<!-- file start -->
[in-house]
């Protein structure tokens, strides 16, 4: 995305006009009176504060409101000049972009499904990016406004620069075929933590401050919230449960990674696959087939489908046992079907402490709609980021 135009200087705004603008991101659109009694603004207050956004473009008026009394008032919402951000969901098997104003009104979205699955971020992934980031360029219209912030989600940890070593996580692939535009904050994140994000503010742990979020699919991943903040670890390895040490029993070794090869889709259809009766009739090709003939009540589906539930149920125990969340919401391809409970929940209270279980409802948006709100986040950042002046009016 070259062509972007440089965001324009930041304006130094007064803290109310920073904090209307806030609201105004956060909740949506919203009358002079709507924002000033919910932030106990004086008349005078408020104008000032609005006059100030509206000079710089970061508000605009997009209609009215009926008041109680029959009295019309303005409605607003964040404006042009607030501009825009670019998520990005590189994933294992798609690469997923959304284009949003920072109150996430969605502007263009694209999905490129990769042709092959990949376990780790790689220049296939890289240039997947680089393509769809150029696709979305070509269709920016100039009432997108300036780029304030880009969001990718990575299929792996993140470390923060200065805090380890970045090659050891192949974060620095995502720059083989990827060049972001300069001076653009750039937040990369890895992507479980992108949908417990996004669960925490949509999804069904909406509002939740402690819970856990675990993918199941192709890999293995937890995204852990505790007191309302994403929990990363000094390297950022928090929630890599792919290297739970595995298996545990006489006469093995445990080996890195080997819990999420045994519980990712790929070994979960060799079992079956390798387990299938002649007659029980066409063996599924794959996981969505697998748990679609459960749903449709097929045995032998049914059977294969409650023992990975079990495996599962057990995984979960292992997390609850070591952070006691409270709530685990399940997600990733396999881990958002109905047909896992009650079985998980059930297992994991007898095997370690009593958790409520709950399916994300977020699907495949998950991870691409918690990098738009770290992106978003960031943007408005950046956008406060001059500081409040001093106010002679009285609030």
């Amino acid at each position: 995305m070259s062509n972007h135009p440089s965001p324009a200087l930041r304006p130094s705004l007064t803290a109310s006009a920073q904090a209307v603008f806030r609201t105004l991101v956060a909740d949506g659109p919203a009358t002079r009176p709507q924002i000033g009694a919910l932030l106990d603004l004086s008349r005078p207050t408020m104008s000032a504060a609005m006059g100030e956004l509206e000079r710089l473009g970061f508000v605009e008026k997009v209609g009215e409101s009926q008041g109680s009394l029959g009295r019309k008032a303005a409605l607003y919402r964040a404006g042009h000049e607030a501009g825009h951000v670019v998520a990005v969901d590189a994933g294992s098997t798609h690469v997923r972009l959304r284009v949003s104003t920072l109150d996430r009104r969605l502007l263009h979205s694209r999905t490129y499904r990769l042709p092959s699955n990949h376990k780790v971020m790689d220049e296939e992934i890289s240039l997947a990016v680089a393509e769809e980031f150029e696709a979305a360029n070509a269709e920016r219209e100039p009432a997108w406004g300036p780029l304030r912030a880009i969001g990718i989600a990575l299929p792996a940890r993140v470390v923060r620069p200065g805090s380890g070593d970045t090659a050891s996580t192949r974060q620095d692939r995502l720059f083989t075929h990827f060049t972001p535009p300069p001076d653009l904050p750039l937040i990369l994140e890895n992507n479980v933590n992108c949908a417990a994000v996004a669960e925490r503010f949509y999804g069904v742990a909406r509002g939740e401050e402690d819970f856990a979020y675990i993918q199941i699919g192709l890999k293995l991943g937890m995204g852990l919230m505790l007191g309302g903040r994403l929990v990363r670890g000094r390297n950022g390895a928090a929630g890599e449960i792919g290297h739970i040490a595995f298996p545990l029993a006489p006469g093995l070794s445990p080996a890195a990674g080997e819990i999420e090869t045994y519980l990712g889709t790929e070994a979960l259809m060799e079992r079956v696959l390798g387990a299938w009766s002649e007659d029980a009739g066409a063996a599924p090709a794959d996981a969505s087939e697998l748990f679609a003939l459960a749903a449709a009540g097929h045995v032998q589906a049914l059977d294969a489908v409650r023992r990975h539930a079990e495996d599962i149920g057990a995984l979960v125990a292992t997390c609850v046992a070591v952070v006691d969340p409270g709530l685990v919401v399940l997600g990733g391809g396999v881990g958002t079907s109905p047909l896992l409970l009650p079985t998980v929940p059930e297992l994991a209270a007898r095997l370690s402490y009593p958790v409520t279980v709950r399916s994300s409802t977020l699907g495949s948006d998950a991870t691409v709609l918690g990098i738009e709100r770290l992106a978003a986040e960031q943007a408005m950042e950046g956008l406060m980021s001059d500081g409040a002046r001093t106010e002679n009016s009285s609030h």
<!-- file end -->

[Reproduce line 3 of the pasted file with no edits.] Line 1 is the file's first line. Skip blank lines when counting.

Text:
């Amino acid at each position: 995305m070259s062509n972007h135009p440089s965001p324009a200087l930041r304006p130094s705004l007064t803290a109310s006009a920073q904090a209307v603008f806030r609201t105004l991101v956060a909740d949506g659109p919203a009358t002079r009176p709507q924002i000033g009694a919910l932030l106990d603004l004086s008349r005078p207050t408020m104008s000032a504060a609005m006059g100030e956004l509206e000079r710089l473009g970061f508000v605009e008026k997009v209609g009215e409101s009926q008041g109680s009394l029959g009295r019309k008032a303005a409605l607003y919402r964040a404006g042009h000049e607030a501009g825009h951000v670019v998520a990005v969901d590189a994933g294992s098997t798609h690469v997923r972009l959304r284009v949003s104003t920072l109150d996430r009104r969605l502007l263009h979205s694209r999905t490129y499904r990769l042709p092959s699955n990949h376990k780790v971020m790689d220049e296939e992934i890289s240039l997947a990016v680089a393509e769809e980031f150029e696709a979305a360029n070509a269709e920016r219209e100039p009432a997108w406004g300036p780029l304030r912030a880009i969001g990718i989600a990575l299929p792996a940890r993140v470390v923060r620069p200065g805090s380890g070593d970045t090659a050891s996580t192949r974060q620095d692939r995502l720059f083989t075929h990827f060049t972001p535009p300069p001076d653009l904050p750039l937040i990369l994140e890895n992507n479980v933590n992108c949908a417990a994000v996004a669960e925490r503010f949509y999804g069904v742990a909406r509002g939740e401050e402690d819970f856990a979020y675990i993918q199941i699919g192709l890999k293995l991943g937890m995204g852990l919230m505790l007191g309302g903040r994403l929990v990363r670890g000094r390297n950022g390895a928090a929630g890599e449960i792919g290297h739970i040490a595995f298996p545990l029993a006489p006469g093995l070794s445990p080996a890195a990674g080997e819990i999420e090869t045994y519980l990712g889709t790929e070994a979960l259809m060799e079992r079956v696959l390798g387990a299938w009766s002649e007659d029980a009739g066409a063996a599924p090709a794959d996981a969505s087939e697998l748990f679609a003939l459960a749903a449709a009540g097929h045995v032998q589906a049914l059977d294969a489908v409650r023992r990975h539930a079990e495996d599962i149920g057990a995984l979960v125990a292992t997390c609850v046992a070591v952070v006691d969340p409270g709530l685990v919401v399940l997600g990733g391809g396999v881990g958002t079907s109905p047909l896992l409970l009650p079985t998980v929940p059930e297992l994991a209270a007898r095997l370690s402490y009593p958790v409520t279980v709950r399916s994300s409802t977020l699907g495949s948006d998950a991870t691409v709609l918690g990098i738009e709100r770290l992106a978003a986040e960031q943007a408005m950042e950046g956008l406060m980021s001059d500081g409040a002046r001093t106010e002679n009016s009285s609030h």